Sanjeev Sirohi, Advocate
Published on: 18 April 2023 at 12:04 IST
While displaying absolute zero tolerance in refusing to grant any relief whatsoever to the Arulmigu Kalasalingam College of Education, we see that the Madurai Bench of the Madras High Court in a most learned, laudable, landmark, logical and latest judgment titled Arulmigu Kalasalingam College of Education v. The Appeal Committee and others in W.P(MD).No.21747 of 2022 and WMP(MD)No.15915 of 2022 that was finally pronounced on April 12, 2023 has been most forthright in heavily criticizing the college for admitting students in the 2021-22 academic year when did not have any affiliation.
It must be mentioned here that while refusing to grant relief to Arulmigu Kalasalingam College of Education, the Madras High Court imposed a heavy cost of five lakh rupees on the College.
The Single Judge Bench of Hon’ble Mr Justice CV Karthikeyan said that the college should suffer the consequences of its actions and also left it open to the students to litigate against the college for the damages made.
At the very outset, this remarkable, robust, rational and recent judgment authored by the Single Judge Bench of Hon’ble Mr Justice CV Karthikeyan of Madurai Bench of the Madras High Court sets the ball in motion by first and foremost putting forth in para 1 that, “The Writ Petition has been filed in the nature of mandamus, directing the third respondent/Tamil Nadu Teachers Education University to grant continuation of affiliation from 2021-2022 to the petitioner’s University and to permit the students of the petitioner’s University to undergo School Internship Teaching Practice and to appear for the I and II Semester Examination.”
To put things in perspective, the Bench envisages in para 2 that, “The writ petition had been filed on 12.09.2022. At that particular point of time, the relief sought for by the petitioner was to permit the students, who had been admitted in the petitioner’s University to write their I and II semester examination. No interim order was granted. Time passed and now the fourth semester examination is scheduled to be conducted from 17.04.2023. Since the matter had been mentioned being urgent, listed on yesterday (ie., 11.04.2023) and again on today (ie., 12.04.2023).”
To recapitulate, the Bench then recalls in para 4 that, “The petitioner had been visited with an order issued by the first respondent on 03.12.2019, which can be termed as a show-cause notice under Section 17 of the National Council for Teacher Education Act, 1993, as to why the recognition of the petitioner need not be withdrawn by the first and second respondents. There were several defects found in the college, necessitating the first respondent to issue the show-cause notice. For that show-cause notice, the writ petitioner had given a reply on 17.12.2019.”
While continuing in the same vein, the Bench then discloses in para 5 that, “Thereafter, the petitioner had applied for continuation of Provisional Affiliation on 14.10.2020. Again, a show-cause notice was then issued by the first respondent again under Section 17 of the National Council for Teacher Education Act, 1993 on 27.02.2020. This was also replied by the petitioner on 17.03.2020.”
Further, the Bench then specifies in para 6 that, “The issue kept moving back and front between the petitioner and the first respondent. Finally an order has been passed and published in Gazette Part III Section 4 on 16.03.2021, which can be termed as a ‘withdrawal’ order. However, the writ petition has not been filed by the petitioner, questioning that particular order.”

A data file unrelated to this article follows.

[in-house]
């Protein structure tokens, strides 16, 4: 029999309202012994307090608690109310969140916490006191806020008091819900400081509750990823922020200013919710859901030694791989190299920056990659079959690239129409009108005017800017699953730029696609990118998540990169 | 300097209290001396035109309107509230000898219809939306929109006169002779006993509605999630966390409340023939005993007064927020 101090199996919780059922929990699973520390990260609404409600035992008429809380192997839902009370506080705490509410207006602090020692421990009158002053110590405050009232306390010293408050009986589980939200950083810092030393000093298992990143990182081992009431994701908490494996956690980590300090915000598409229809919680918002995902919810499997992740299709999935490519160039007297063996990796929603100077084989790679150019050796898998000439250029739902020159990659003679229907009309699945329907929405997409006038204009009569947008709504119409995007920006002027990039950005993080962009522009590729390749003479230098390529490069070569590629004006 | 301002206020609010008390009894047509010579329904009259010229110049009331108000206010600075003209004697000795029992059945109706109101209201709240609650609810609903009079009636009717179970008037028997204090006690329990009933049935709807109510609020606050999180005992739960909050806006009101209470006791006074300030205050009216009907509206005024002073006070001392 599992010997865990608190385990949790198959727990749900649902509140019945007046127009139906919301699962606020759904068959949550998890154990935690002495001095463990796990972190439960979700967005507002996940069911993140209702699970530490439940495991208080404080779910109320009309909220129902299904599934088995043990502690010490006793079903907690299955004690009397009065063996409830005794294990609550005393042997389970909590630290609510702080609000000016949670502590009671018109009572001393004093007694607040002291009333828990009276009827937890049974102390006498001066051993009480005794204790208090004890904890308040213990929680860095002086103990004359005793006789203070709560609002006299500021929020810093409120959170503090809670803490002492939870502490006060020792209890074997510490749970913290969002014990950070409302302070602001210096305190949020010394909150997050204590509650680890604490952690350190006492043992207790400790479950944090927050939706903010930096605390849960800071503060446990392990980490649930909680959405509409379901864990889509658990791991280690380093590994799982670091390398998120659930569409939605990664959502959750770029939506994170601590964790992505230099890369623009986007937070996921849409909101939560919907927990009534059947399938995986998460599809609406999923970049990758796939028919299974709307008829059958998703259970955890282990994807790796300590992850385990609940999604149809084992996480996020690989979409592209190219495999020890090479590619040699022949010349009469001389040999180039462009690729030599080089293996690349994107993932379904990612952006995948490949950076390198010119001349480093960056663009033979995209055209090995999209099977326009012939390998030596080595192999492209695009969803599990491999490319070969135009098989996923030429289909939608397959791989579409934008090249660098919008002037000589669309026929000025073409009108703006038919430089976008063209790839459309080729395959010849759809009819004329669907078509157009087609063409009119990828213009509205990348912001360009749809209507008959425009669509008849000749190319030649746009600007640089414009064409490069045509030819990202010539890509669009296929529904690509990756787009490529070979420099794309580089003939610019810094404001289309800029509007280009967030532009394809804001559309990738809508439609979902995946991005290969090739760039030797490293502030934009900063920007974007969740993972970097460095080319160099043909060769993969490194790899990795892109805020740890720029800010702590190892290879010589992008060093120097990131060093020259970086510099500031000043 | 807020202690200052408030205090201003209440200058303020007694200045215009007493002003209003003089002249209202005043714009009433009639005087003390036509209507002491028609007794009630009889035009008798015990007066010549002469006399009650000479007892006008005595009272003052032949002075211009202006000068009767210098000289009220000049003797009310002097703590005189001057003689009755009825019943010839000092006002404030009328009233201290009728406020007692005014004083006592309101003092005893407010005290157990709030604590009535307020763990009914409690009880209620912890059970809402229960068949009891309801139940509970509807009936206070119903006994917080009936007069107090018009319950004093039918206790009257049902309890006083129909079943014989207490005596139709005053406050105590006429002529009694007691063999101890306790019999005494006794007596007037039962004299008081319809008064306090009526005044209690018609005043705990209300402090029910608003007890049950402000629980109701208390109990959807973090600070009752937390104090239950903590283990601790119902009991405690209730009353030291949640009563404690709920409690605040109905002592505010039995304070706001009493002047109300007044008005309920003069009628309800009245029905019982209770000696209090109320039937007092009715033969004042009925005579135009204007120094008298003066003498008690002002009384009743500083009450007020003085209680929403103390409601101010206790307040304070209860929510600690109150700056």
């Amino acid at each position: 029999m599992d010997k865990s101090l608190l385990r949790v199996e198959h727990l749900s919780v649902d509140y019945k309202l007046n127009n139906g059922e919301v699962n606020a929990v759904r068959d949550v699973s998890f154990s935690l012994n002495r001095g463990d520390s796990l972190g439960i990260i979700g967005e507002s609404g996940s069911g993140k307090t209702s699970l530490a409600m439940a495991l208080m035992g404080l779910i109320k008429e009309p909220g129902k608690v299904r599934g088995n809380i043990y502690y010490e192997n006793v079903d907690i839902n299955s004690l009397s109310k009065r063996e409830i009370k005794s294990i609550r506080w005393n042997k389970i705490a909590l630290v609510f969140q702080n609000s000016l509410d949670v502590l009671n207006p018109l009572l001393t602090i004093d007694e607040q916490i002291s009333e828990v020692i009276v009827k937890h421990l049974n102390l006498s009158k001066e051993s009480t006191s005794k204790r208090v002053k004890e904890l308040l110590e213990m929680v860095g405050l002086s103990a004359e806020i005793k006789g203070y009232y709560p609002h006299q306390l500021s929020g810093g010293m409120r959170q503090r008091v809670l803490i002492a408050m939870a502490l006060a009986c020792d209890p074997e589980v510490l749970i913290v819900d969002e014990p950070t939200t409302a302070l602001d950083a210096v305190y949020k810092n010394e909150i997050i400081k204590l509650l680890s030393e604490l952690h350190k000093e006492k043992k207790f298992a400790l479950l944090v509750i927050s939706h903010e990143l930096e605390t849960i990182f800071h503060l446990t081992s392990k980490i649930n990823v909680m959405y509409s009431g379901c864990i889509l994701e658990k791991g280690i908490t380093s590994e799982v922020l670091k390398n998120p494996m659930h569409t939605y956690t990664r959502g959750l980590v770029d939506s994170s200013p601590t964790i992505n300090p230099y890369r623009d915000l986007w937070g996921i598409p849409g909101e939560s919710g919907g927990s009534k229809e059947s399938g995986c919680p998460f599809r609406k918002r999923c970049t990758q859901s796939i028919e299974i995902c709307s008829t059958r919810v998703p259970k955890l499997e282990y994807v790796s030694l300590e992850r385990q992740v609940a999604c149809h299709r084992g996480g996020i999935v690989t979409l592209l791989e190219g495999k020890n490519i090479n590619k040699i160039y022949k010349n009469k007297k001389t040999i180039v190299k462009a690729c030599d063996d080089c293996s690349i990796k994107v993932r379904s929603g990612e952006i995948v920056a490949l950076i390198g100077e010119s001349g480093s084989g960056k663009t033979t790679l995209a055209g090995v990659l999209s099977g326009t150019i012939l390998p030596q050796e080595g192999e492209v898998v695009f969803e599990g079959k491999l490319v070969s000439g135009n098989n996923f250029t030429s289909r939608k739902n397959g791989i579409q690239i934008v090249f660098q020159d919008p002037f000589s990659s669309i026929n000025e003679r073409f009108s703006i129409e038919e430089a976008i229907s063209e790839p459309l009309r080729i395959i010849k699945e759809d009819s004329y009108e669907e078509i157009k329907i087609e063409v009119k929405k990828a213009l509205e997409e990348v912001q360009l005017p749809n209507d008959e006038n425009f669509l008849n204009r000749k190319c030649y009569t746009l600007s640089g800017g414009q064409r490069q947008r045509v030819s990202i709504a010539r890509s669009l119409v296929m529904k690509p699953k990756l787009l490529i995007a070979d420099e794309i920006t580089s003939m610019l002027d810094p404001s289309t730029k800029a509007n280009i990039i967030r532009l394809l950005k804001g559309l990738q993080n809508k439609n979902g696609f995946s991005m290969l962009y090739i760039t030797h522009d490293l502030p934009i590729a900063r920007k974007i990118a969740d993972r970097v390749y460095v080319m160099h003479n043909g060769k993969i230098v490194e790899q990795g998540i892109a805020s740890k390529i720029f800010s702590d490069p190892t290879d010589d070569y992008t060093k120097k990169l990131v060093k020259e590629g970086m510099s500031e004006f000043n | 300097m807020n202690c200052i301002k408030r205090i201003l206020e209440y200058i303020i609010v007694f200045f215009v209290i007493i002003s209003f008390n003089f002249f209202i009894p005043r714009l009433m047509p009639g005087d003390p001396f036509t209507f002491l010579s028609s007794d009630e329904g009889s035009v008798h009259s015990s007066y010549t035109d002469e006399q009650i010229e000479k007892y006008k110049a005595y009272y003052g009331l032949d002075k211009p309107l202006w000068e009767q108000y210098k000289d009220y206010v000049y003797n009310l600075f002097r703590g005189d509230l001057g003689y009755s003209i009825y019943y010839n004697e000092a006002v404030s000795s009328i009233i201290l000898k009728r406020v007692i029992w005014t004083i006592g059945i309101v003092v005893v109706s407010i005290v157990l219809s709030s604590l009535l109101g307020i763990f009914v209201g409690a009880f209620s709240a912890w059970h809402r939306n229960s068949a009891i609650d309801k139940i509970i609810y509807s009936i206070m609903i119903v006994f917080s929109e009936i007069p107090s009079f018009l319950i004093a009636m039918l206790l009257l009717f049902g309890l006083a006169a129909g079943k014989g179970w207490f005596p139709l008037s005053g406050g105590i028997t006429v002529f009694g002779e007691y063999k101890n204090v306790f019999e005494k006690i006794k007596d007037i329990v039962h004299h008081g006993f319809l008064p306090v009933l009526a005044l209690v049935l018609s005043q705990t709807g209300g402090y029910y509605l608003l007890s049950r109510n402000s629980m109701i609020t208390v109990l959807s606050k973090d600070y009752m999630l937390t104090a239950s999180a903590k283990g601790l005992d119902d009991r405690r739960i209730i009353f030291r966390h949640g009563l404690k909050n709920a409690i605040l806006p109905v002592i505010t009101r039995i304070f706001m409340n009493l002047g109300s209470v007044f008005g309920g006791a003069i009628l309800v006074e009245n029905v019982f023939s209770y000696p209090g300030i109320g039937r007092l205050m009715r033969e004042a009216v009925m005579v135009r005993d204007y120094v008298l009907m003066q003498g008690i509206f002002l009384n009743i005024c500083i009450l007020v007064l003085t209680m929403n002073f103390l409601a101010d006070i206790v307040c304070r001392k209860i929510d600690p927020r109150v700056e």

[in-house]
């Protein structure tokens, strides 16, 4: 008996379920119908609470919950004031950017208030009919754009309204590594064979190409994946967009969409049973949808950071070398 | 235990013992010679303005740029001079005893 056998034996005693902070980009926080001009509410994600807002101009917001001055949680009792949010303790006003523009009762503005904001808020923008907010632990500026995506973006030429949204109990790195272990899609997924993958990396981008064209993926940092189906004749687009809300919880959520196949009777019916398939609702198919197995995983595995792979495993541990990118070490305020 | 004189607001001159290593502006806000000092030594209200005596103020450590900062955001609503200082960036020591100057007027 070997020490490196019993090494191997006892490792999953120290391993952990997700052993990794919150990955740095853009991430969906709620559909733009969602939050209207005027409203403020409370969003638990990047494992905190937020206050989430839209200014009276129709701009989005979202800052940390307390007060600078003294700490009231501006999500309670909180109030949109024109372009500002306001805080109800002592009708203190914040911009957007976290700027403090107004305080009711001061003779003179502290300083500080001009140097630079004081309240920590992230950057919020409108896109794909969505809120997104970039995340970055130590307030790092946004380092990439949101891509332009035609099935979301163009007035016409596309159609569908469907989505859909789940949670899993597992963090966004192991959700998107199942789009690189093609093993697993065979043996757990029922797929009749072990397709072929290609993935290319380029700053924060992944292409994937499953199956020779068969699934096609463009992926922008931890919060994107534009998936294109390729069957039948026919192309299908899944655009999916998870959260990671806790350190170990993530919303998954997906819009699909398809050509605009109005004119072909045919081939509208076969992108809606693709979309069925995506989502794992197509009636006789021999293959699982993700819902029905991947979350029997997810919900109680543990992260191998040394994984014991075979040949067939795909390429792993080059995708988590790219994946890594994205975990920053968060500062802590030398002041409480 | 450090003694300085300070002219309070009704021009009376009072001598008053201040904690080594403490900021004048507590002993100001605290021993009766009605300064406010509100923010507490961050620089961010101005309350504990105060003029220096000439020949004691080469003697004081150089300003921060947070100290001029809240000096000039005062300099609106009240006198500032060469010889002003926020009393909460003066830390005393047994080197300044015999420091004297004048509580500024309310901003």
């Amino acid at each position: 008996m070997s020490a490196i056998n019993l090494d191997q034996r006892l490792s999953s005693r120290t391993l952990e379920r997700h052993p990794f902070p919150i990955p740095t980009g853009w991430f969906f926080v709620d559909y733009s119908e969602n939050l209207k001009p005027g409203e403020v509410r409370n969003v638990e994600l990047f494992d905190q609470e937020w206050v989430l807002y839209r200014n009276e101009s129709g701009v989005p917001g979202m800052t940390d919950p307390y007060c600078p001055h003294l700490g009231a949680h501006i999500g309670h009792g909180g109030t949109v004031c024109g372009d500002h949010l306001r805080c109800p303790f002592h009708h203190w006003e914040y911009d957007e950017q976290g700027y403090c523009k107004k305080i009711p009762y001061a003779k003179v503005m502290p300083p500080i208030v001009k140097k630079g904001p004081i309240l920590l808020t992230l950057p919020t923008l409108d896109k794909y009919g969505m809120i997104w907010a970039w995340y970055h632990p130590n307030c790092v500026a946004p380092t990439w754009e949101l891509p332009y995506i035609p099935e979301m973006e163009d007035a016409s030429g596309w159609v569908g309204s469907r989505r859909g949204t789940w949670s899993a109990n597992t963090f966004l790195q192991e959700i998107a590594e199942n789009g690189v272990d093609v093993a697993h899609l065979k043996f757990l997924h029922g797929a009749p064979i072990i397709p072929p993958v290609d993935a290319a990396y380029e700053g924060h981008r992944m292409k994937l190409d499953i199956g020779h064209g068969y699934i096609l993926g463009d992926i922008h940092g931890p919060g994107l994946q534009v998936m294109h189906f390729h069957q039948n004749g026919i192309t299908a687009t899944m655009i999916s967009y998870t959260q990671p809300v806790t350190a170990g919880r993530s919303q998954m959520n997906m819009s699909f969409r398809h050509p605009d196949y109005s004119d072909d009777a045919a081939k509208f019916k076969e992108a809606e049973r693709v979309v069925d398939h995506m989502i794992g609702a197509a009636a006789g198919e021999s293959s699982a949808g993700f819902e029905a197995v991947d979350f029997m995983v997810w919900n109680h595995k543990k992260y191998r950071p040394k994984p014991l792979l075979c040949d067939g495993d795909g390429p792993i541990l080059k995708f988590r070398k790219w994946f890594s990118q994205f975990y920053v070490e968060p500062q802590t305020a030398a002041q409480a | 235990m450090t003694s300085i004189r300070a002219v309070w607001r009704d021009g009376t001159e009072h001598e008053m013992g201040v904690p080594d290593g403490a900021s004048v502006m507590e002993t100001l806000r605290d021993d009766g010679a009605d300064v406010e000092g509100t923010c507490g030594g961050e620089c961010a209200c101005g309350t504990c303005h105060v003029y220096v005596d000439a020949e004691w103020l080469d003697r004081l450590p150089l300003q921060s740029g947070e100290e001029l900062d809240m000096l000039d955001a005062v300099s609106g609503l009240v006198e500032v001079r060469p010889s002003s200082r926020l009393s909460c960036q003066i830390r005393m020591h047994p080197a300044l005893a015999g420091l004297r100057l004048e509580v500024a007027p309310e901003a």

Furthermore, the Bench then also reveals in para 7 that, “Consequent to such withdrawal, the third respondent namely, the Tamil Nadu Teachers Education University, which governs the petitioner had withdrawn the affiliation of the college.”
Do note, the Bench notes in para 8 that, “In and around April, May and June, 2021, admission to various courses were conducted even though the petitioner had no recognition, had no affiliation with the third respondent. The petitioner was a body in suspended animation.”
Be it also noted, the Bench notes in para 9 that, “Later, a notice had also been issued by the third respondent on 28.07.2021, in which, they had pointed out that there was no approval, no recognition and no affiliation and therefore a caution was issued that the petitioner should not admit any student.”
What’s more, the Bench points out in para 10 that, “The course under issue is B.Ed., Course. They train students to become teachers. For a student, who aspires to become a teacher, to uphold moral ethics should be the first quality. While that being so, the petitioner has fallen foul with that ethics.”
It deserves mentioning that the Bench mentions in para 11 that, “Even after the caution issued by the third respondent, the petitioner commenced admitting 100 students. After admitting 100 students, the petitioner has filed the writ petition placing sympathy upon the students and seeking permission for them to write first and second semesters, which was the relief sought for in the writ petition. During arguments permission was sought to write the third and fourth semesters also, since the course has four semesters. The students have not written any semester examination from the time of admission.”
It cannot be glossed over that the Bench glaringly points out in para 12 that, “The petitioner had filed an appeal before the Appellate Authority against the withdrawal order. It is complained by the learned counsel for the petitioner that owing to Covid-19 pandemic, the petitioner was not able to appear before the Appellate Authority. However, by order, dated 02.09.2022, the recognition, which had been withdrawn, had been again granted to the petitioner herein. That order came into force from the academic year 2022-23 onwards. But the fact is that the petitioner had admitted the students, during the academic year 2021-22, even without approval or affiliation. The petitioner did not take any steps to transfer the students to another college. They had also collected fees from them.”